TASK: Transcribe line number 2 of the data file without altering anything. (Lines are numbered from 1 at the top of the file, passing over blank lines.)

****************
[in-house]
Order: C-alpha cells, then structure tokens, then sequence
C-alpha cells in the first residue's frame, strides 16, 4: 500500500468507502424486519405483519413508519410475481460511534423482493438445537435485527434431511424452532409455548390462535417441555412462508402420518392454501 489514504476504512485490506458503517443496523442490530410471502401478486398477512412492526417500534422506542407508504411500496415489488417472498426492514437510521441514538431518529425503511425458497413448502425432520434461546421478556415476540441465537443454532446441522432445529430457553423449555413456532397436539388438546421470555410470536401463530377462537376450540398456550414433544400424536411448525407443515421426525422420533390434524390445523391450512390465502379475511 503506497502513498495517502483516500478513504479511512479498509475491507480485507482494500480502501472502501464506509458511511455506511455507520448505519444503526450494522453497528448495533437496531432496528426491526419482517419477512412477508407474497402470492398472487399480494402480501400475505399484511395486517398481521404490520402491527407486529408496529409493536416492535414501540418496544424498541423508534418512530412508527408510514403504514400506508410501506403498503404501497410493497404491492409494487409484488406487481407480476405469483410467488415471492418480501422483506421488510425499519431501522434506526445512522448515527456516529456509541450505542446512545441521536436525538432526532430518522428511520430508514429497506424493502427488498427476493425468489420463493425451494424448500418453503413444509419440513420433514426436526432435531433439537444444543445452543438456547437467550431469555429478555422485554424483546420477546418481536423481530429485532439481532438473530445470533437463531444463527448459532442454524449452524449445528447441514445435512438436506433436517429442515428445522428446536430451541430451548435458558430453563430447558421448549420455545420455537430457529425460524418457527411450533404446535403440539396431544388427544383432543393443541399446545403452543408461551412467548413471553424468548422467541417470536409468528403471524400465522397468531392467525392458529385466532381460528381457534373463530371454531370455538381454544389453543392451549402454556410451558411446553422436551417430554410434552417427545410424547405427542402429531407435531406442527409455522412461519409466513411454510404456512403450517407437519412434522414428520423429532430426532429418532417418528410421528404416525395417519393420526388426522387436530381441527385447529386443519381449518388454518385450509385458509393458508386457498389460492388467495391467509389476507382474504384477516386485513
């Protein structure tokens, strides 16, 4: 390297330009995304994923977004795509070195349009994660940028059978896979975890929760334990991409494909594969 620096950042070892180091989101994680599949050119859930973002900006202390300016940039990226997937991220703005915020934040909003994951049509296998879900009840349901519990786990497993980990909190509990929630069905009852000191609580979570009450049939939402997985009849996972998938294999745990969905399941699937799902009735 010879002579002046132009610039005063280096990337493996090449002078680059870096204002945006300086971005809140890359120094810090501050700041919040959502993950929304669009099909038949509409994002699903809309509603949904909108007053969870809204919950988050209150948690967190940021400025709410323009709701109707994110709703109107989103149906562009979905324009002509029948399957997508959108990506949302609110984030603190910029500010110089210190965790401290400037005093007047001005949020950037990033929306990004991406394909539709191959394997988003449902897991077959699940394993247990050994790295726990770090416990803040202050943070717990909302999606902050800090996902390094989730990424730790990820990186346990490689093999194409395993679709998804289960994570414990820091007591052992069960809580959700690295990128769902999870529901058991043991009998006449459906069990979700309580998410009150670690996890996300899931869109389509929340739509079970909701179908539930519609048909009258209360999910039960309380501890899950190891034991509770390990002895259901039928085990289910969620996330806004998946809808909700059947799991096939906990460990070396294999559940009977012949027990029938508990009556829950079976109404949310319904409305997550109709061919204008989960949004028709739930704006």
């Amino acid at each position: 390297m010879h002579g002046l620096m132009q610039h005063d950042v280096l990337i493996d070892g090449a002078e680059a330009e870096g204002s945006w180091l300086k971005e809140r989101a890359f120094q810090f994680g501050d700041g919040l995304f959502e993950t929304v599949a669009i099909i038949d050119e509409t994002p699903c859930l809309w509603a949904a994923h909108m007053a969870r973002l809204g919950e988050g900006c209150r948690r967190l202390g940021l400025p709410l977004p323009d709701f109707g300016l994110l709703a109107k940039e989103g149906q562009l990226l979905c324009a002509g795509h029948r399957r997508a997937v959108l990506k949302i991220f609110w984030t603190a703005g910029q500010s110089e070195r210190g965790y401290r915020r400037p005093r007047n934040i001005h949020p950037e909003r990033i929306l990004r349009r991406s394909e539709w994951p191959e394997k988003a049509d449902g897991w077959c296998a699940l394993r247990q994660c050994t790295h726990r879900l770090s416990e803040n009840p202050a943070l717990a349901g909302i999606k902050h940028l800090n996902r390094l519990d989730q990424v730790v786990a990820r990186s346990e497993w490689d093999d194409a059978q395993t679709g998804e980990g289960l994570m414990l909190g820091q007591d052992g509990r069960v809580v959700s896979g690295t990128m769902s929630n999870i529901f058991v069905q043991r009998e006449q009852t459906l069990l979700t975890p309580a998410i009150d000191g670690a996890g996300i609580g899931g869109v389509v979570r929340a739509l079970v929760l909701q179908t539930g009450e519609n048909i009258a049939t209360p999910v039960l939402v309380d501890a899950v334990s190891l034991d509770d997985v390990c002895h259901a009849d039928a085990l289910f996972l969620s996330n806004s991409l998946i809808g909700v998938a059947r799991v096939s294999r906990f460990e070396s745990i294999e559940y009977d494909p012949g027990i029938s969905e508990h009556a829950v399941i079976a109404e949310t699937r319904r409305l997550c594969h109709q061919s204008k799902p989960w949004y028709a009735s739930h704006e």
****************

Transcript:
Order: C-alpha cells, then structure tokens, then sequence